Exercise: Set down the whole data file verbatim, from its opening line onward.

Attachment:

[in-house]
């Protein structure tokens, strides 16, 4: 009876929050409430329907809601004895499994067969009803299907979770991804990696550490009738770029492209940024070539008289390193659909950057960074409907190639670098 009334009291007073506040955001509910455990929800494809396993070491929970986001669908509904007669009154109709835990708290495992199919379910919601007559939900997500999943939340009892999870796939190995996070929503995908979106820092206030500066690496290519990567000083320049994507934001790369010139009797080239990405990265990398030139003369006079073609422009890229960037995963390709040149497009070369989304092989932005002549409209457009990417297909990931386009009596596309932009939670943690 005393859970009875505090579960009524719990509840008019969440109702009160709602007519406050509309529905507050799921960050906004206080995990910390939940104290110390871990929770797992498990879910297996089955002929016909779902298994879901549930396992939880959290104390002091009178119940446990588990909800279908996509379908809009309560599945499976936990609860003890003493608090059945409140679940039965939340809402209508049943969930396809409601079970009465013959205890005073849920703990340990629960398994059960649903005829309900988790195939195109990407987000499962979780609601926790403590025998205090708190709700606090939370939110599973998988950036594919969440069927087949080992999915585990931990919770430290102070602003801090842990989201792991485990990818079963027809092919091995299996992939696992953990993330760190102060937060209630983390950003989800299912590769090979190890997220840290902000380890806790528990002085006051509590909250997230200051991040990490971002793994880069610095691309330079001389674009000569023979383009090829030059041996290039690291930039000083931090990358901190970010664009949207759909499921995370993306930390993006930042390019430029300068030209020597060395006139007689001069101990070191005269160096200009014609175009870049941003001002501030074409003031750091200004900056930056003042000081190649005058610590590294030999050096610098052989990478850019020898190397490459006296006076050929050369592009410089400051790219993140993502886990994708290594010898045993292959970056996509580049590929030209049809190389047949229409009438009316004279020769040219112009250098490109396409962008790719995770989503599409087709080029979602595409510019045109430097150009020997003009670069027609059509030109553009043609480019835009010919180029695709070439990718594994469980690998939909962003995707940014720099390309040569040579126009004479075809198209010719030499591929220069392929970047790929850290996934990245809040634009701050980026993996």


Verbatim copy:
[in-house]
């Protein structure tokens, strides 16, 4: 009876929050409430329907809601004895499994067969009803299907979770991804990696550490009738770029492209940024070539008289390193659909950057960074409907190639670098 009334009291007073506040955001509910455990929800494809396993070491929970986001669908509904007669009154109709835990708290495992199919379910919601007559939900997500999943939340009892999870796939190995996070929503995908979106820092206030500066690496290519990567000083320049994507934001790369010139009797080239990405990265990398030139003369006079073609422009890229960037995963390709040149497009070369989304092989932005002549409209457009990417297909990931386009009596596309932009939670943690 005393859970009875505090579960009524719990509840008019969440109702009160709602007519406050509309529905507050799921960050906004206080995990910390939940104290110390871990929770797992498990879910297996089955002929016909779902298994879901549930396992939880959290104390002091009178119940446990588990909800279908996509379908809009309560599945499976936990609860003890003493608090059945409140679940039965939340809402209508049943969930396809409601079970009465013959205890005073849920703990340990629960398994059960649903005829309900988790195939195109990407987000499962979780609601926790403590025998205090708190709700606090939370939110599973998988950036594919969440069927087949080992999915585990931990919770430290102070602003801090842990989201792991485990990818079963027809092919091995299996992939696992953990993330760190102060937060209630983390950003989800299912590769090979190890997220840290902000380890806790528990002085006051509590909250997230200051991040990490971002793994880069610095691309330079001389674009000569023979383009090829030059041996290039690291930039000083931090990358901190970010664009949207759909499921995370993306930390993006930042390019430029300068030209020597060395006139007689001069101990070191005269160096200009014609175009870049941003001002501030074409003031750091200004900056930056003042000081190649005058610590590294030999050096610098052989990478850019020898190397490459006296006076050929050369592009410089400051790219993140993502886990994708290594010898045993292959970056996509580049590929030209049809190389047949229409009438009316004279020769040219112009250098490109396409962008790719995770989503599409087709080029979602595409510019045109430097150009020997003009670069027609059509030109553009043609480019835009010919180029695709070439990718594994469980690998939909962003995707940014720099390309040569040579126009004479075809198209010719030499591929220069392929970047790929850290996934990245809040634009701050980026993996």